Prespes is the name of two freshwater lakes of unique natural beauty, located at the northwest borders of Greece with Albania and FYROM.
They are located at a distance of approximately 75km from Aghios Panteleimonas.
The region of Prespes is situated at an altitude of 855m and the highlights of this region are its two lakes: The Great Prespa and the Small Prespa. The Great Prespa Lake is divided between Albania, Greece and FYROM. The Small Prespa is shared only between Greece (43.5 km2 surface area) and Albania, which shares just a small part of the lake (less than 4 km2 surface area). However, the part of Albania has almost disappeared.
The Lakes of Prespes are located at the Municipality of Florina. They are the biggest state natural park in Greece. They are hidden behind the high mountains and this why they are one of the few remaining natural shelters (in Greece) for birds and other animals (more than 250 species), many of which are endangered. Many events take place in Prespes, in which artists from all over Greece take part. The lakes are surrounded by Mt. Varnounta and Mt. Triklarios (Sfika) and on the north by Mt. Xerovouni (highest peak: Souva Gora, 1857m.) and Mt. Galitsitsa (2,288m high), which separates Ochrida from the Great Prespa Lake. The Great Prespa Lake has an underwater connection with the Lake Ochrida and this is the reason why the water levels of these lakes change.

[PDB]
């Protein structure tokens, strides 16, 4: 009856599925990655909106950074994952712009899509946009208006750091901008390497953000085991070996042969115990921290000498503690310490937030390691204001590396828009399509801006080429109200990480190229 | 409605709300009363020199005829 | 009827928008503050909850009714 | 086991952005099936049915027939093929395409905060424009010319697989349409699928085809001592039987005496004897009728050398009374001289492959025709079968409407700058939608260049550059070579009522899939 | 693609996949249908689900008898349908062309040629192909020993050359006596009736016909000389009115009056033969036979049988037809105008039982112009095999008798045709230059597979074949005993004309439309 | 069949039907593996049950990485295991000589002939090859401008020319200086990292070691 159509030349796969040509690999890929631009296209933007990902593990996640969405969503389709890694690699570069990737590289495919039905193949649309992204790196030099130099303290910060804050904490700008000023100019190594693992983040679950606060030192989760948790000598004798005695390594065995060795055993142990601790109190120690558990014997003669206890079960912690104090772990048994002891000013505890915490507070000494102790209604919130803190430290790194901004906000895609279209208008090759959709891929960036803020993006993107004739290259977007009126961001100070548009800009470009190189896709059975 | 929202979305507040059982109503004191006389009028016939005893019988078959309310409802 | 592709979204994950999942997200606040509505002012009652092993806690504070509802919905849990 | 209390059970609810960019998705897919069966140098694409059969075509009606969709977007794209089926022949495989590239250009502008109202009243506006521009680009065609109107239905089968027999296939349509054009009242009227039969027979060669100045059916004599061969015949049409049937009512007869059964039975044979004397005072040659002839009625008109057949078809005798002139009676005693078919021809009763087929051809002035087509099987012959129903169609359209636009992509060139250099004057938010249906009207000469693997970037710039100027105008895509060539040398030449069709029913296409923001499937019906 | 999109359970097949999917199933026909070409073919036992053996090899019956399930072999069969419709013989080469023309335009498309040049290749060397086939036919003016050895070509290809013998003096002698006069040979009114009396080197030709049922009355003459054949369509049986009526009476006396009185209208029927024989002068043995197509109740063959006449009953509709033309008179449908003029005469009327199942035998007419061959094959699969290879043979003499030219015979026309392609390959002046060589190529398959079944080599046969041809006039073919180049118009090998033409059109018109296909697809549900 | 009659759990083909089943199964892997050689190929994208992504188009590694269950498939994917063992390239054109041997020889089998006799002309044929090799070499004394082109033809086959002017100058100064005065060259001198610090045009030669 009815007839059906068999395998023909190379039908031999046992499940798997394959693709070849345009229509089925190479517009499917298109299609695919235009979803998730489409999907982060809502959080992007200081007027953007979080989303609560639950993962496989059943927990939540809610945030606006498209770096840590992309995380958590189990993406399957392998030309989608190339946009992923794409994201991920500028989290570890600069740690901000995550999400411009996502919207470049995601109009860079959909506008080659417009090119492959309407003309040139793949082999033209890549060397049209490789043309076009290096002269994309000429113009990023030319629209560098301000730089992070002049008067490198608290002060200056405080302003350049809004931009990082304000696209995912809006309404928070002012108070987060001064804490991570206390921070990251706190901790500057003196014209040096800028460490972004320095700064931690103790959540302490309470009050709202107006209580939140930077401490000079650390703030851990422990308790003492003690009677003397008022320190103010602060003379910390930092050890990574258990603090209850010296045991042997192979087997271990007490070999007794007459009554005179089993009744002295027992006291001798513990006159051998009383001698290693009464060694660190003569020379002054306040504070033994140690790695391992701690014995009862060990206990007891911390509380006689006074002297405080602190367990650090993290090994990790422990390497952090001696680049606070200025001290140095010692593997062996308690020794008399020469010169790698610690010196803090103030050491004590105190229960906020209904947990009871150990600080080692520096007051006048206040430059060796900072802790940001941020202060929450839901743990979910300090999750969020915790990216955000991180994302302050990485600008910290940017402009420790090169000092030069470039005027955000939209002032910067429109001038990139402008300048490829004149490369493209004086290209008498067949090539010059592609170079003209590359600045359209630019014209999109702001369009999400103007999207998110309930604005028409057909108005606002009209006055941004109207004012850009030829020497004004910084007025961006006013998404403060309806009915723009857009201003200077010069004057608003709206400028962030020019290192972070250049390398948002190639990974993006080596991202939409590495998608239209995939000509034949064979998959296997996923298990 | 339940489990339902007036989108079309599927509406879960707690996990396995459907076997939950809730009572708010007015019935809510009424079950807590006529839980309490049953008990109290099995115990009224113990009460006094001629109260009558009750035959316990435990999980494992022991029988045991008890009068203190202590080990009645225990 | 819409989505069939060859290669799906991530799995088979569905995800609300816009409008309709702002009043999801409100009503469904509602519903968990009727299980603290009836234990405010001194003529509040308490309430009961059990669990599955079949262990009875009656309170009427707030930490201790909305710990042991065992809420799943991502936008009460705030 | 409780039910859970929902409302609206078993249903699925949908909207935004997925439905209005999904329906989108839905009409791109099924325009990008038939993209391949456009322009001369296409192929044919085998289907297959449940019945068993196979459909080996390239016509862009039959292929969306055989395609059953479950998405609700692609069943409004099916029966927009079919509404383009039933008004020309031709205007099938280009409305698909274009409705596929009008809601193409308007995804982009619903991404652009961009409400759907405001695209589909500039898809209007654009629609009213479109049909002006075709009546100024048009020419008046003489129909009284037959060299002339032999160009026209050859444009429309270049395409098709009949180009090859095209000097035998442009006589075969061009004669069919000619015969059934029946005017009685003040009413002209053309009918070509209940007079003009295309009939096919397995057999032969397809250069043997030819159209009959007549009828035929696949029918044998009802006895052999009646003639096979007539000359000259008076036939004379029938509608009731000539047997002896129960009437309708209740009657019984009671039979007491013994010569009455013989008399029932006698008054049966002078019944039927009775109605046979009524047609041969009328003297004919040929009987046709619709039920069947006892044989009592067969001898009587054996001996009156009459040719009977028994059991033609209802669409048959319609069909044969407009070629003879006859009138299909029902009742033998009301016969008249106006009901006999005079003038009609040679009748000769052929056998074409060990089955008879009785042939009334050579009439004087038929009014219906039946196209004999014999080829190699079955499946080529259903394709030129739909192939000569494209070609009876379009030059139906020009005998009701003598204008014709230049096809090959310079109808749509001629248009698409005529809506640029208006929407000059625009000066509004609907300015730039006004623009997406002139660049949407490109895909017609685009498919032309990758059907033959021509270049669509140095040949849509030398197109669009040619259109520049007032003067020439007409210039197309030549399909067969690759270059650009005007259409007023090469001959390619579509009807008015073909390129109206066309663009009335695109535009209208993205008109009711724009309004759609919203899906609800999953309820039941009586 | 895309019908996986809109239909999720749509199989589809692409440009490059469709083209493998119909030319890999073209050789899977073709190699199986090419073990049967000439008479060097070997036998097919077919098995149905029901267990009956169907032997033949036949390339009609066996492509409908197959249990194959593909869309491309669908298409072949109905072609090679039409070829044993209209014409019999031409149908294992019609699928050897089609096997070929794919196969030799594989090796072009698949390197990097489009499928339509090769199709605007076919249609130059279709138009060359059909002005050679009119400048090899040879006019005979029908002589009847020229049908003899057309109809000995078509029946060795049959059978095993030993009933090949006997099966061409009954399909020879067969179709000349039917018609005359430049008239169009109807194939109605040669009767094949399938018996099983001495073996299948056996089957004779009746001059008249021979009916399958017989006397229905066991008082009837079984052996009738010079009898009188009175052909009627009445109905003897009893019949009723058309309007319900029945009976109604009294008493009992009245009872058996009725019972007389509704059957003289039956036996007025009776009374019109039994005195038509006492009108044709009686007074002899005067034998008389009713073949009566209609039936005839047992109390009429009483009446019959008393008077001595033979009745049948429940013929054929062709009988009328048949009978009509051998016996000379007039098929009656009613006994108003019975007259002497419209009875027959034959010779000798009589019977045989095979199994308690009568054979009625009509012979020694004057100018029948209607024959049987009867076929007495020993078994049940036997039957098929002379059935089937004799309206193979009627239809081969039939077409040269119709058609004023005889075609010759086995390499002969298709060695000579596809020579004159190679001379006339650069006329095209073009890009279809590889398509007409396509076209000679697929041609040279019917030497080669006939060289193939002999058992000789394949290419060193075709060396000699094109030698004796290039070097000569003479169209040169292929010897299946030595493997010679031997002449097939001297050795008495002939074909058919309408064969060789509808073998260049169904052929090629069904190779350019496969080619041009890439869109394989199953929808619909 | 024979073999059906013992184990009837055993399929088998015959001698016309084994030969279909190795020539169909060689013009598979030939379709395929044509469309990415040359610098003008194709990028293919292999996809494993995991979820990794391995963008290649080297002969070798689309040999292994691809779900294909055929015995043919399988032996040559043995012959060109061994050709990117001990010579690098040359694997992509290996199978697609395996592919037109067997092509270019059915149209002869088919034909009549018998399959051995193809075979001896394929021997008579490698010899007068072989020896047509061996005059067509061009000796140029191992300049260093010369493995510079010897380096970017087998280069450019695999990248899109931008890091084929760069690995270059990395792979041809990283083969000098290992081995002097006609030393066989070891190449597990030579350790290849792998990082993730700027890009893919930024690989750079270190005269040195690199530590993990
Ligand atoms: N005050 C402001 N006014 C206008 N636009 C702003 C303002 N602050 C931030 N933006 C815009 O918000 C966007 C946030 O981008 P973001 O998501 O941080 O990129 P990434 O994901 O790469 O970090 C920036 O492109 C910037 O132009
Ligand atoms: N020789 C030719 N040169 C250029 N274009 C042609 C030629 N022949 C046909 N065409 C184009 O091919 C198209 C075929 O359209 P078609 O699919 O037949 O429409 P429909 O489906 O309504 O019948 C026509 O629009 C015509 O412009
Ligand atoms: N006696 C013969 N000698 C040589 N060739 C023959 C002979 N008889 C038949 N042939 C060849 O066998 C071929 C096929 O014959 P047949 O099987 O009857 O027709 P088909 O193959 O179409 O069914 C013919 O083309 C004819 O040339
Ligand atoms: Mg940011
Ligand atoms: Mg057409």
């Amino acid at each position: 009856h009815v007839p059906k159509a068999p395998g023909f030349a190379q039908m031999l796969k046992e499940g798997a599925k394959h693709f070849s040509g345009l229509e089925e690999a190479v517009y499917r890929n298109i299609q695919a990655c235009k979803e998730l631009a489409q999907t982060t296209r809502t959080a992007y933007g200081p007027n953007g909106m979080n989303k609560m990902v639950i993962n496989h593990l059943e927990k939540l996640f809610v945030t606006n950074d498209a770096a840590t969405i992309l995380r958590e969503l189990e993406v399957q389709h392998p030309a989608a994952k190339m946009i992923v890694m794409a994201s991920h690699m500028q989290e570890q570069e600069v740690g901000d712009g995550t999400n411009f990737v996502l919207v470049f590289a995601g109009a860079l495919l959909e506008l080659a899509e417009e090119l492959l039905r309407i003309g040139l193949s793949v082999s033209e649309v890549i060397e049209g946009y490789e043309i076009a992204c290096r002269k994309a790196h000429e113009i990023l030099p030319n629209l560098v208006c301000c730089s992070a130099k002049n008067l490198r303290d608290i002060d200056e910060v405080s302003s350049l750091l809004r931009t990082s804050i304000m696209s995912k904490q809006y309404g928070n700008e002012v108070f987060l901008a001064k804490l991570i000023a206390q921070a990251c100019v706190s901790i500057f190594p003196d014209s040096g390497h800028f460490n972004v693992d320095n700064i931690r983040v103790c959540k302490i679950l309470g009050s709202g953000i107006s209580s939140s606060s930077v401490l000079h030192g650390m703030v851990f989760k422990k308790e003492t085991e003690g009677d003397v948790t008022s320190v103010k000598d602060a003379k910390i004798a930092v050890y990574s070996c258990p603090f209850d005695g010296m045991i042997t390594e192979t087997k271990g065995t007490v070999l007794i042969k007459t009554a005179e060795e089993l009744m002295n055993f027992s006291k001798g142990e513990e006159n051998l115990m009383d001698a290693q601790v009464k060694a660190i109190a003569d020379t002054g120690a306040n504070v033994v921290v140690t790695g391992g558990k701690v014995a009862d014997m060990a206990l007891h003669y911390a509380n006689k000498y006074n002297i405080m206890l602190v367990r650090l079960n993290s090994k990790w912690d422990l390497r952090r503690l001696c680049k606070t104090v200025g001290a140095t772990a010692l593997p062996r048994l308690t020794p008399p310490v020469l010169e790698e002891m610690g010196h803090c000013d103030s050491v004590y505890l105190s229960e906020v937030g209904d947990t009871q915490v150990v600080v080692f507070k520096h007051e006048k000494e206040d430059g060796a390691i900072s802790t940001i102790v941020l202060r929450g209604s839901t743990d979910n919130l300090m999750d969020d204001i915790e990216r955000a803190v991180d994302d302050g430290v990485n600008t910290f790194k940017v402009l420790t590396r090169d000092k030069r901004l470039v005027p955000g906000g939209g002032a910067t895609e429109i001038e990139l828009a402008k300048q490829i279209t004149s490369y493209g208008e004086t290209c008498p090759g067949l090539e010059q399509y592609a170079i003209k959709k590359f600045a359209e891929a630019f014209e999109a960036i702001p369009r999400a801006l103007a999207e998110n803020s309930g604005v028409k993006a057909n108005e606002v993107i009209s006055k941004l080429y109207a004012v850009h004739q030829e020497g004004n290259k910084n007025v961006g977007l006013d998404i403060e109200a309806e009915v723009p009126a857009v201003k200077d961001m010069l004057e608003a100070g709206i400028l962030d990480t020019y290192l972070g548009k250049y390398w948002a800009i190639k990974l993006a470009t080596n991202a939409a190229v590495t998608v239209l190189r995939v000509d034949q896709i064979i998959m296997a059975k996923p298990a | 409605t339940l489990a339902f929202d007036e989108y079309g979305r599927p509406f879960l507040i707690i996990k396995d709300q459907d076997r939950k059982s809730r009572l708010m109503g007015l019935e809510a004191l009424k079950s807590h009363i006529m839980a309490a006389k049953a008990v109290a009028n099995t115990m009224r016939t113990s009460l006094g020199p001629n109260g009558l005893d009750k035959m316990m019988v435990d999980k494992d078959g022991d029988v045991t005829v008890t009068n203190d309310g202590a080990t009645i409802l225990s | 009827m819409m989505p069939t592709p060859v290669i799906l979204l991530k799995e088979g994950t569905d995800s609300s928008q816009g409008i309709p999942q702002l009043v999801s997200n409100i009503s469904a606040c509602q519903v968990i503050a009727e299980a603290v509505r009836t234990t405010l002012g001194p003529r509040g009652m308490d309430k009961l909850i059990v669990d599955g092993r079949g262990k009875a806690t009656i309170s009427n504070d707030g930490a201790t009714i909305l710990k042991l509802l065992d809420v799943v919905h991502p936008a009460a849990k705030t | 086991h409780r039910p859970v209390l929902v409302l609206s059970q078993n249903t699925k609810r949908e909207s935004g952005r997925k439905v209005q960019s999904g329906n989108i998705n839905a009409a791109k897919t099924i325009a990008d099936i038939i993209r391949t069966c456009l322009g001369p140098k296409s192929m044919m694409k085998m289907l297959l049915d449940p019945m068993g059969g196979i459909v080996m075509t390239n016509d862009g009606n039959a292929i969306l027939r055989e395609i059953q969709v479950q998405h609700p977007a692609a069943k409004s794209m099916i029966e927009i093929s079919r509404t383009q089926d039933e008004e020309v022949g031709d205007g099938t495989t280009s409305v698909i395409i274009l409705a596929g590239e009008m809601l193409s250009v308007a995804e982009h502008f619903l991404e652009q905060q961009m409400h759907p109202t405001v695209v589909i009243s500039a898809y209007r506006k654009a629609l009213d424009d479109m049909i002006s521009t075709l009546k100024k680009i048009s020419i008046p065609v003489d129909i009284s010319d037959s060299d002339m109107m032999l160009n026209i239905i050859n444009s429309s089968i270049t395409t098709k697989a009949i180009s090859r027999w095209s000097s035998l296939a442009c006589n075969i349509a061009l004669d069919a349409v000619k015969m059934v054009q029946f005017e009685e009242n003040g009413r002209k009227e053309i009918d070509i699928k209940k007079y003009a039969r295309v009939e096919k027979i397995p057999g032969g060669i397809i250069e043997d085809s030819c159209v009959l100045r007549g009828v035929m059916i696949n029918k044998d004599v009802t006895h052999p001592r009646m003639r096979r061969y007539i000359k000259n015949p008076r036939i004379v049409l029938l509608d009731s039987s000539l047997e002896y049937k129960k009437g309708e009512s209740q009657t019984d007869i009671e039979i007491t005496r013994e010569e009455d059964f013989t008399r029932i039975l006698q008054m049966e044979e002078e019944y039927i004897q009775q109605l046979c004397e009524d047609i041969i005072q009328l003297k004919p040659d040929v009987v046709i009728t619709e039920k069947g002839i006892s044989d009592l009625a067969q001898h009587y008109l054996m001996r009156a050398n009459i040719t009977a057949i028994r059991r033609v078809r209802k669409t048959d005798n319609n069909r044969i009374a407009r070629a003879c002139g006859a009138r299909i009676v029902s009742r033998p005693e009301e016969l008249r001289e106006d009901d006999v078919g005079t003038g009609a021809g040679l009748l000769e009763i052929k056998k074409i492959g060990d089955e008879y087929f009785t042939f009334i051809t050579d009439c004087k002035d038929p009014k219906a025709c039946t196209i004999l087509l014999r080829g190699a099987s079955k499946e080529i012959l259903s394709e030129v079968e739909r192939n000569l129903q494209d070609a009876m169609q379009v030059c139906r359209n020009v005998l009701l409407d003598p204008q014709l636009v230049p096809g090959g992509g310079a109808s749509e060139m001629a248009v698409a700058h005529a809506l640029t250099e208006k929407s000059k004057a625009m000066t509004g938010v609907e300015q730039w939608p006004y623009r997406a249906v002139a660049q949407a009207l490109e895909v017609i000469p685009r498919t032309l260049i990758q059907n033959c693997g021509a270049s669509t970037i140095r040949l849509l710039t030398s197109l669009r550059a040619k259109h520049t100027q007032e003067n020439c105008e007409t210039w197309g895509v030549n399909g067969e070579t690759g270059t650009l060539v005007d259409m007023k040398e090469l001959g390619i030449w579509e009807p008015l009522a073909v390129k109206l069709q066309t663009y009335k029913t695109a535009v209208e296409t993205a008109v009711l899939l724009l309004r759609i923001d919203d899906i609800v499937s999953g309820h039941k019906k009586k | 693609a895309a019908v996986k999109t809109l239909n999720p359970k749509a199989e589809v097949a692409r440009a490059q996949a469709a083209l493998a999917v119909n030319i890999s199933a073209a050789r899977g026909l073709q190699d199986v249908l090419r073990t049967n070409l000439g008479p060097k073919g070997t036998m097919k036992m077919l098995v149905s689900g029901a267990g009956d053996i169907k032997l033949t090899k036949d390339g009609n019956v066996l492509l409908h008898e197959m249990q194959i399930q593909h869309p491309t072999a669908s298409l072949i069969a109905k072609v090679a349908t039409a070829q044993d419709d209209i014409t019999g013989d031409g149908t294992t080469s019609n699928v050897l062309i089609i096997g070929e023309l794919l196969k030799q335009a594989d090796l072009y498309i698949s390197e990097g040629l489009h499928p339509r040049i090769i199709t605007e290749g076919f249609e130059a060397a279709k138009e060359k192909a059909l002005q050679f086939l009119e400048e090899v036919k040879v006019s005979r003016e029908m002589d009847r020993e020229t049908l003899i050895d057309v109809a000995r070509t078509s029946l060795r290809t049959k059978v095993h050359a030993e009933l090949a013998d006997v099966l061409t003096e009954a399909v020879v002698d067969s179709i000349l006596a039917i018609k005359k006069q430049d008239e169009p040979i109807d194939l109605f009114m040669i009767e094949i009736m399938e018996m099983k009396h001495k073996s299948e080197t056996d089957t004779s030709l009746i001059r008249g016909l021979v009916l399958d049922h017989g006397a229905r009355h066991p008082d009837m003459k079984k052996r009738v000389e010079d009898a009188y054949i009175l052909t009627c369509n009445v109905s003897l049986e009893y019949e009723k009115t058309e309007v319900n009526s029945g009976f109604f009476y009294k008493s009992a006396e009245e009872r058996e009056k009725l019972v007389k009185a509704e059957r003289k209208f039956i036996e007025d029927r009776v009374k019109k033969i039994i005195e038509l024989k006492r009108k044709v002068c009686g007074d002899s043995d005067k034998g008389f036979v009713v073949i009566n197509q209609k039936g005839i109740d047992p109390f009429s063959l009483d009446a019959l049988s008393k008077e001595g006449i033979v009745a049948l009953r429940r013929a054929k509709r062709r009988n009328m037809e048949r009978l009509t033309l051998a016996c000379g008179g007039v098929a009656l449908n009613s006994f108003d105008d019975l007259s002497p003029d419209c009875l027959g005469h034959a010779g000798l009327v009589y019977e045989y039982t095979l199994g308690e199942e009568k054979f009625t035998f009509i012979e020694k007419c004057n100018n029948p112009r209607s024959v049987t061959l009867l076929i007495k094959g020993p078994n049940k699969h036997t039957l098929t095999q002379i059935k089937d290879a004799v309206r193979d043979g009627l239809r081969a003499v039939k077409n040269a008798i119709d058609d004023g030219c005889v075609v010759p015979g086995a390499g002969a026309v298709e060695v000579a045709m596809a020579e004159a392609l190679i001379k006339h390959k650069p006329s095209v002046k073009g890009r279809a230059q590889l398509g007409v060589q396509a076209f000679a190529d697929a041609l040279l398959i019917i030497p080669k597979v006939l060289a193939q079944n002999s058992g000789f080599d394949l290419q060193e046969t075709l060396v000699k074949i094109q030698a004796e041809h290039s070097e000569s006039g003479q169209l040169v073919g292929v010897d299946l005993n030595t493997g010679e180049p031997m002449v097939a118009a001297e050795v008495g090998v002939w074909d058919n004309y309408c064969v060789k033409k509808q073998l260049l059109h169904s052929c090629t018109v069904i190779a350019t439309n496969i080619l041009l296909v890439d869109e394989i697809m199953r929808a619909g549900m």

You will remain speechless when you view scenes which you would only see in documentaries. A fact that is not widely known is that the almost vertical rocks on the left shore of the Great Prespa Lake have been a refugee and a place of spiritual practice for monks since the 14c. B.C., being thus a religious centre during the occupation by the Turks in the region.
The islet of Aghios Achilleios is the landmark of the Great Prespa and of the whole region in general. On the islet, there are the remains of the famous church of Aghios Achilleios. It was built by the Tsar Samuel in the first millennium A.C. and it has not lost its royal identity until today.